enough cash to move out of the area and start over in a new location.
Value of a Degree
Some states even place a value on degrees such as the medical degree,
the dental degree, or the law degree. In a 1980 case, two premed
students got married. The couple agreed that the husband would finish
his education first while the wife supported him. When he finished,
she would then complete her education.
After his first year of residency, the couple separated. The court
held that the husband's medical school degree and license to practice
medicine were both obtained during the marriage, and therefore were
"property" and to be considered assets to be divided.
It established the value of the husband's medical education as the
difference in earning capacity between a man with a four-year college
degree and a specialist in internal medicine. With the help of a
financial analyst, the court valued the education at $306,000. The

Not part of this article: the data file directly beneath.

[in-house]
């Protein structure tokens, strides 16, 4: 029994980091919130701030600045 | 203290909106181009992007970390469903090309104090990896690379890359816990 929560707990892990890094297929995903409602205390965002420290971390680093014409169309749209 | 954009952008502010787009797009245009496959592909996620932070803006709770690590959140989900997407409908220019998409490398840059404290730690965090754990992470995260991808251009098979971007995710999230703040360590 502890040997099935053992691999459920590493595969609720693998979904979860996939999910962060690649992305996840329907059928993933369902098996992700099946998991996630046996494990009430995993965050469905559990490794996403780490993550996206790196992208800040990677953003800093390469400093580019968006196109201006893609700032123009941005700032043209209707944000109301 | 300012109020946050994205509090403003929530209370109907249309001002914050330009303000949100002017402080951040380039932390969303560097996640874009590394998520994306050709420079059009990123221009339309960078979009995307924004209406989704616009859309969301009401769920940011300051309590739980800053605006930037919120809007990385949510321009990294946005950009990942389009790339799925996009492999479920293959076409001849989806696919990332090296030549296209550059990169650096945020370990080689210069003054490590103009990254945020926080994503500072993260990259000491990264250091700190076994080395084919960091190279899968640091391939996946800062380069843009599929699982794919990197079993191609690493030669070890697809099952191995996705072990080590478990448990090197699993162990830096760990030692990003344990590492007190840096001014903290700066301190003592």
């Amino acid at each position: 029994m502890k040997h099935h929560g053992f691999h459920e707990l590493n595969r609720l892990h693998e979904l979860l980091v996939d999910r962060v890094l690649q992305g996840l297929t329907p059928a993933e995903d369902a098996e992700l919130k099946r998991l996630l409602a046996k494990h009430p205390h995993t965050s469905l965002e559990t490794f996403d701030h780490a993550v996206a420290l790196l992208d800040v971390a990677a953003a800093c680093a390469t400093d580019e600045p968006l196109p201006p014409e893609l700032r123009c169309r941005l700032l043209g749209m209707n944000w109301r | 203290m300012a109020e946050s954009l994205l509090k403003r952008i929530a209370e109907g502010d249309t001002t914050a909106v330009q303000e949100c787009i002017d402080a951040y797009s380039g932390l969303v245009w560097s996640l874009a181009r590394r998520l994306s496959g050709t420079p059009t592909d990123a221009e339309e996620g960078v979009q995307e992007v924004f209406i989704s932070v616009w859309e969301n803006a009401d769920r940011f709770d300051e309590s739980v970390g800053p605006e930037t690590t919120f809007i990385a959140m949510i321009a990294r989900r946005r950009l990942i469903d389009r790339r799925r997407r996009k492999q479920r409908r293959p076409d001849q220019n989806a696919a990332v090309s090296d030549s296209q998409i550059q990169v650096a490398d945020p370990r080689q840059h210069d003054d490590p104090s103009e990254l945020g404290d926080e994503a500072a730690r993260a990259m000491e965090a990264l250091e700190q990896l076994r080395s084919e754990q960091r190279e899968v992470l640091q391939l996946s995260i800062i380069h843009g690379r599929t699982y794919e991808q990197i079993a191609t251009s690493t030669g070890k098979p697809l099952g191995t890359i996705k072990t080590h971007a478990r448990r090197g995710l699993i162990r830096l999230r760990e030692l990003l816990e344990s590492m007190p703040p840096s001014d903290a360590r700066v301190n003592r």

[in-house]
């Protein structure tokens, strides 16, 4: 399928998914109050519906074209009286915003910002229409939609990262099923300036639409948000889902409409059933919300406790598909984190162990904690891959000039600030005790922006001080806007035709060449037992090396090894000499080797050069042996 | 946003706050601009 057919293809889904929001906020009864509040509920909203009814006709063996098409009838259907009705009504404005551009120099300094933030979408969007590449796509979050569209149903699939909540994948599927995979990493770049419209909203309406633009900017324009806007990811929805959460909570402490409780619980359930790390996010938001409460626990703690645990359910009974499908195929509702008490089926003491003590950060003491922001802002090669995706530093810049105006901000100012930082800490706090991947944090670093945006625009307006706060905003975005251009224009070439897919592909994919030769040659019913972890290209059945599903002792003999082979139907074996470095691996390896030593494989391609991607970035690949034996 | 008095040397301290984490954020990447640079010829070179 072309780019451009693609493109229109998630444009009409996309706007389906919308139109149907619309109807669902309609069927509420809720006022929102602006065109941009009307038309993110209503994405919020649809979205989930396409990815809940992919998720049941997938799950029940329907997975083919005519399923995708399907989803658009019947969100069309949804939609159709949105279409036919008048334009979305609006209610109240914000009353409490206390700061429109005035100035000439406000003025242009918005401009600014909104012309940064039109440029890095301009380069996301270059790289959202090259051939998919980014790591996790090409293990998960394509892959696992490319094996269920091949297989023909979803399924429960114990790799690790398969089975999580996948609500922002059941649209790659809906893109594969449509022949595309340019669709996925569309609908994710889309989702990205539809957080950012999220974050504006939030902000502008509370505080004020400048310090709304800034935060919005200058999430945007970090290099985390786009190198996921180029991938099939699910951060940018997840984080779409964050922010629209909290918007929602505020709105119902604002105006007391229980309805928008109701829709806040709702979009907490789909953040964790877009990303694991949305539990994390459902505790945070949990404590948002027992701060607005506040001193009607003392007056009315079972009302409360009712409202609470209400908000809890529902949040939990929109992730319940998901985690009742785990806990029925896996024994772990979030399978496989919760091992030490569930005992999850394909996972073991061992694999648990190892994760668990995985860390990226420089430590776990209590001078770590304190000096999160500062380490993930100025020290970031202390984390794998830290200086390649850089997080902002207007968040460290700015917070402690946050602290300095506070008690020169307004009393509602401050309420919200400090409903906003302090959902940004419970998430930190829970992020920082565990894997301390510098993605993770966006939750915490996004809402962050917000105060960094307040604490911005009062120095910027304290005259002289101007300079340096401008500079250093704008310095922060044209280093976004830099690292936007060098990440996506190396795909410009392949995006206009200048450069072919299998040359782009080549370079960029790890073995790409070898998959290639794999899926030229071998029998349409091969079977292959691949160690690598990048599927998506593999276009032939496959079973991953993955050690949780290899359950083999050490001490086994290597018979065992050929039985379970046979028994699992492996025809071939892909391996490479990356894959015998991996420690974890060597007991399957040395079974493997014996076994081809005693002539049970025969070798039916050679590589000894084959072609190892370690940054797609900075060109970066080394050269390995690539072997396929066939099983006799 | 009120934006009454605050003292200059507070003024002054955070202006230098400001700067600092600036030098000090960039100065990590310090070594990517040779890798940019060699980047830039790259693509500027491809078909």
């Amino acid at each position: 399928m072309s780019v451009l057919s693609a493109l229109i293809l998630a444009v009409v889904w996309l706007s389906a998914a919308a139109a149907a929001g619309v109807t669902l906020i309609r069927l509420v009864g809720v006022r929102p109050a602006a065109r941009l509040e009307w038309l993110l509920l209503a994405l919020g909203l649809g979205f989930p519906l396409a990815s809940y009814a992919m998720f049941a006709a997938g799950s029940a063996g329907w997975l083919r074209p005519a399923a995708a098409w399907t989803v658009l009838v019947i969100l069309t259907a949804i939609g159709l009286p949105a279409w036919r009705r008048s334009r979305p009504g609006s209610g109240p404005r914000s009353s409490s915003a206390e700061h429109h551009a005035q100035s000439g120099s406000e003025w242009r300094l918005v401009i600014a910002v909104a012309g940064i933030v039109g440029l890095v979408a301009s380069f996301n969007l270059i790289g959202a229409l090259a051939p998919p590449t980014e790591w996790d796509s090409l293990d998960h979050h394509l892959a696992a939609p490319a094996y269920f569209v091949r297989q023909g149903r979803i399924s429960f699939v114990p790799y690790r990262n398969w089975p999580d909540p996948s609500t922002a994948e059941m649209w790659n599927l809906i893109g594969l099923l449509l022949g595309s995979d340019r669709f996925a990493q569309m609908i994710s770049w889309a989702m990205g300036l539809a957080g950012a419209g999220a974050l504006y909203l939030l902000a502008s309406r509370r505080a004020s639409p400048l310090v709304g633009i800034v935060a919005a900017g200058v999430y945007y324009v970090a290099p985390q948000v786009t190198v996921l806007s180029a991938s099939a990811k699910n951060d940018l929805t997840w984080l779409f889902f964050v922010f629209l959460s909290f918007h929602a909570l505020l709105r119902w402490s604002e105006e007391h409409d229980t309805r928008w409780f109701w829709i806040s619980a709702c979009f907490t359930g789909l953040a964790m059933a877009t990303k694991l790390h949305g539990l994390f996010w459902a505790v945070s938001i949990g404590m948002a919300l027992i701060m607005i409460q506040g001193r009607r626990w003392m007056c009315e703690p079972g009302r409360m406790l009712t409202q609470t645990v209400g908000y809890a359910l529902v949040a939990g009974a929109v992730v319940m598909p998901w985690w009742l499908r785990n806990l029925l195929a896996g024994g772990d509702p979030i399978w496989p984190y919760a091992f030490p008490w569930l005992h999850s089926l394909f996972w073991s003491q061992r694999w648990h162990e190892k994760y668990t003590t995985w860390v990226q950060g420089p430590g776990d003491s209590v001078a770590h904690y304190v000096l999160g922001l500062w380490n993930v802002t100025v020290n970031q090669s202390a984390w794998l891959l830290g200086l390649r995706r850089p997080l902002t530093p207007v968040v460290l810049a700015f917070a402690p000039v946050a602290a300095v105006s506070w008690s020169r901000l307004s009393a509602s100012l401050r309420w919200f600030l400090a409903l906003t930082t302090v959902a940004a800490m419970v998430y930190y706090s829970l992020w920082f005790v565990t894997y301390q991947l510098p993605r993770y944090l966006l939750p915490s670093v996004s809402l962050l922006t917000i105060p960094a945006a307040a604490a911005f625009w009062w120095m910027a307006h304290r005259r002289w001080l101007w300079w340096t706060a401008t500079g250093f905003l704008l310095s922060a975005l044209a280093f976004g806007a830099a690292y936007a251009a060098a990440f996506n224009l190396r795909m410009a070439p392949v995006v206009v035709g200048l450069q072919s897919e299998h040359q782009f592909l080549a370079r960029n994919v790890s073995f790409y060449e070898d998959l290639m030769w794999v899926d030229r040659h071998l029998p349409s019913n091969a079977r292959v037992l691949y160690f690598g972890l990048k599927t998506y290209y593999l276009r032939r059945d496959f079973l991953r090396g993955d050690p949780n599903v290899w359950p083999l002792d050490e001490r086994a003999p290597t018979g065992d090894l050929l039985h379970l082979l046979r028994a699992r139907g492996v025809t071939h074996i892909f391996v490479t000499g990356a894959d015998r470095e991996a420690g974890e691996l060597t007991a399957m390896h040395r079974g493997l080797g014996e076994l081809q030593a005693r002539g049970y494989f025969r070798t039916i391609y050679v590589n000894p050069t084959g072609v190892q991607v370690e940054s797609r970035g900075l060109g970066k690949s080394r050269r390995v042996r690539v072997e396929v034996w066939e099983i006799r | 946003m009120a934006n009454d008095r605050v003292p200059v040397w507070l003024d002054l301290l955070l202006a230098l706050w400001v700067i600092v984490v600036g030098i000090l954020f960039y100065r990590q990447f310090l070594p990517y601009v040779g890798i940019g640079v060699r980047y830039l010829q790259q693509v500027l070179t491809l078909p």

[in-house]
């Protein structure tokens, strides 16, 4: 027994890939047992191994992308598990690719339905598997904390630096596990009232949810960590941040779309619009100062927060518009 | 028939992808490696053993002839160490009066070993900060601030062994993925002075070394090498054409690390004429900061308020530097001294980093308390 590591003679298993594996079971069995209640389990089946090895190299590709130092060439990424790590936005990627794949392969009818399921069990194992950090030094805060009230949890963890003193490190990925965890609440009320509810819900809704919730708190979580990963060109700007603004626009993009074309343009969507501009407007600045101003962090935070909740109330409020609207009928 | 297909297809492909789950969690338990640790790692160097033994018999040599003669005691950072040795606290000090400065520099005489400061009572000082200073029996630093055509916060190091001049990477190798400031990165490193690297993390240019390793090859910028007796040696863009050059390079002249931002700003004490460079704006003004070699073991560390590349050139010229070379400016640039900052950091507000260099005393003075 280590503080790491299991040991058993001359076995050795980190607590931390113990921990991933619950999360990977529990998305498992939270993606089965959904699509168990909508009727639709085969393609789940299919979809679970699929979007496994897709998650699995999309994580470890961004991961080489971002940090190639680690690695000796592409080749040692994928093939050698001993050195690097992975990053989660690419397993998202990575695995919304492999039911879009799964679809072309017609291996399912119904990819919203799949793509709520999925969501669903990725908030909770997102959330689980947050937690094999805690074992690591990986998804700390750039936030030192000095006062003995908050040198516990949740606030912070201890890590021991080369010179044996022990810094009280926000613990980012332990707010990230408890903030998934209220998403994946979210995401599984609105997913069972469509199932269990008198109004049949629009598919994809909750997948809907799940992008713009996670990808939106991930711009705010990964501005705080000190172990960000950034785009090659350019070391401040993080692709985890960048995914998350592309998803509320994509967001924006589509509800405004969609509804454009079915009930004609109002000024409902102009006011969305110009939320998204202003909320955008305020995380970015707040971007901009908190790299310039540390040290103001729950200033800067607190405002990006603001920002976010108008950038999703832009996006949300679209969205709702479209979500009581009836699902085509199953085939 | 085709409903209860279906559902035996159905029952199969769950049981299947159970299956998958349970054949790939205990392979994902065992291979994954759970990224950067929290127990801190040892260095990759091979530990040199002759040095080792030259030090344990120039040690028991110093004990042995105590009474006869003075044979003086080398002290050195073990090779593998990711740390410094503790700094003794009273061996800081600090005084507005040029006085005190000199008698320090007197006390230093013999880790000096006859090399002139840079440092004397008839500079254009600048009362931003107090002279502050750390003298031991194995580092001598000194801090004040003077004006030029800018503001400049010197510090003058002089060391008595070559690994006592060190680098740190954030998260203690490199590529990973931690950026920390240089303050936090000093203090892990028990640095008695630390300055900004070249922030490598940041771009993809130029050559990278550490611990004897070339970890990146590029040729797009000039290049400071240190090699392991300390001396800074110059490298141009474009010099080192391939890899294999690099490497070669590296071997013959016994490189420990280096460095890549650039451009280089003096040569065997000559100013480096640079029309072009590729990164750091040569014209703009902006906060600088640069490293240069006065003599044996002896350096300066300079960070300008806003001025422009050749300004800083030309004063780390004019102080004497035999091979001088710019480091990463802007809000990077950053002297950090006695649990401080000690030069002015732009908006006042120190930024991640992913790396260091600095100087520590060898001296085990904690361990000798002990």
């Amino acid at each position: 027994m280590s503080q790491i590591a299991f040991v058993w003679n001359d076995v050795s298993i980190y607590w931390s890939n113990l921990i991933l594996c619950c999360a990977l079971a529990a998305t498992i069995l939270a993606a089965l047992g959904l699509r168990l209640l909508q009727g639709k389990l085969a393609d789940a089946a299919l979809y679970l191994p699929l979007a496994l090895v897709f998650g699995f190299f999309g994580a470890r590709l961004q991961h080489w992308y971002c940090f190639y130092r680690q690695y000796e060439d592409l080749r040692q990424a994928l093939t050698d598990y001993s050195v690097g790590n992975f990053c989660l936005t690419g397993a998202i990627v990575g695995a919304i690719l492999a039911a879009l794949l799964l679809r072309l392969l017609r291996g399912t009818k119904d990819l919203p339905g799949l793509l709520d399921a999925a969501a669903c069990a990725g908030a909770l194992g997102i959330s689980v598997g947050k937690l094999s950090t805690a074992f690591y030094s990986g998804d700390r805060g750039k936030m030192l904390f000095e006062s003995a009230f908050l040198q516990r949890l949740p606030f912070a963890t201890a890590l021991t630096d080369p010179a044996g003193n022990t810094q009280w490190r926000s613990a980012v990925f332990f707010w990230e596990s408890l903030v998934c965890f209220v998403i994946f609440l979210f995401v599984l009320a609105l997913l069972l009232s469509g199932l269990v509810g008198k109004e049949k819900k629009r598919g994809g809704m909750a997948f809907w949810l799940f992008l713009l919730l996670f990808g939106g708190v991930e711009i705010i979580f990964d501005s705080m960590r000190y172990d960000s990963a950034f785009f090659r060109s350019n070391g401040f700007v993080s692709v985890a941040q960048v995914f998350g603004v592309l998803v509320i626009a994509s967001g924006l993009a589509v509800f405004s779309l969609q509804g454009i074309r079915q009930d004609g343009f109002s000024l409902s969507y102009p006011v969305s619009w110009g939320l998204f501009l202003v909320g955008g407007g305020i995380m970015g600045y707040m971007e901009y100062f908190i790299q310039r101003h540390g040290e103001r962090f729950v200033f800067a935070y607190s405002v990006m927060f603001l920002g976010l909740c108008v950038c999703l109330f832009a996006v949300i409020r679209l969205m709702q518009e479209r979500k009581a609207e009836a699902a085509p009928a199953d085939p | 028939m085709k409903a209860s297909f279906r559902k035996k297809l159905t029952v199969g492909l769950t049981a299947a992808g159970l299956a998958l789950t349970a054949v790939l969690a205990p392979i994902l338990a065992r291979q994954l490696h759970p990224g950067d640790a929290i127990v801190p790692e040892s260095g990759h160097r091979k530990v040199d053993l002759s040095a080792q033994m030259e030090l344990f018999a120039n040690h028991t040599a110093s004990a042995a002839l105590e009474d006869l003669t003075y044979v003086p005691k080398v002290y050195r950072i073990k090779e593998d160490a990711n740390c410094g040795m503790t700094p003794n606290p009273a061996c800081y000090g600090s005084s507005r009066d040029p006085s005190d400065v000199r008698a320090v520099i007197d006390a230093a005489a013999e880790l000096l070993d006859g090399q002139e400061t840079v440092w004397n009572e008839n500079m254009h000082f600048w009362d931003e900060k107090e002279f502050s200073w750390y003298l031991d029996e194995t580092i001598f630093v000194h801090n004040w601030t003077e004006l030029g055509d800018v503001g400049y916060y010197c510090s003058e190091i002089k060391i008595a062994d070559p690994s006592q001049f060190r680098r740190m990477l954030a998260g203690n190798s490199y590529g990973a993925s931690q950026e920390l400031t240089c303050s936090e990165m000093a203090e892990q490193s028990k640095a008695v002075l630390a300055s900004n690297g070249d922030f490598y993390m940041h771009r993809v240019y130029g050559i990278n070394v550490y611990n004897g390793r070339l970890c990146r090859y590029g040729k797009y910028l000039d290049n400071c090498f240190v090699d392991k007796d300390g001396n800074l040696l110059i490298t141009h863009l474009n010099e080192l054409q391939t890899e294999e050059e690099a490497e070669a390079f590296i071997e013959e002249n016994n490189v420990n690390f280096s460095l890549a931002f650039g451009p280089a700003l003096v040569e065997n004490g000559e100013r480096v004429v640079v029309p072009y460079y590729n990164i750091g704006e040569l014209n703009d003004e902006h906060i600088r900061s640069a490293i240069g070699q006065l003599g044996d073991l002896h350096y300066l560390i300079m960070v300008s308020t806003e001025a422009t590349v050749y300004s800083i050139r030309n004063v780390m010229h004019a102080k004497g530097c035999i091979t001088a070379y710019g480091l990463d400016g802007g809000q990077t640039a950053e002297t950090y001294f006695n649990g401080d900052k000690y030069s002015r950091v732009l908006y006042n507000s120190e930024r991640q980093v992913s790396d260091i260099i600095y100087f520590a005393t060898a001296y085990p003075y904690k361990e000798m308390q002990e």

wife was awarded, in addition to alimony, 20 percent of this amount
over a five-year period.
A 1982 case in Wisconsin called on an economist to establish the
value of the wife's investment in her husband's medical degree after
short marriage. The economist valued the degree in two different
ways. The first method looked at what the wife actually paid for
his tuition, books, etc., and came up with $25,000. The second method
compared the husband's earning potential in that area of the country
as a white male over a 25-year period, both with and without his
medical degree. The difference was $624,000, which was brought back
to present value using two different discount rates.
In this case, surprisingly, the wife asked for the $25,000 which
she thought represented the value of her support. The court granted
it, saying, "Both parties sacrificed so that he could become
a doctor. In a sense, his medical degree is the most significant
asset of the marriage. It is only fair that she be compensated for
her costs and foregone opportunities resulting from her support
of her husband while he was in school"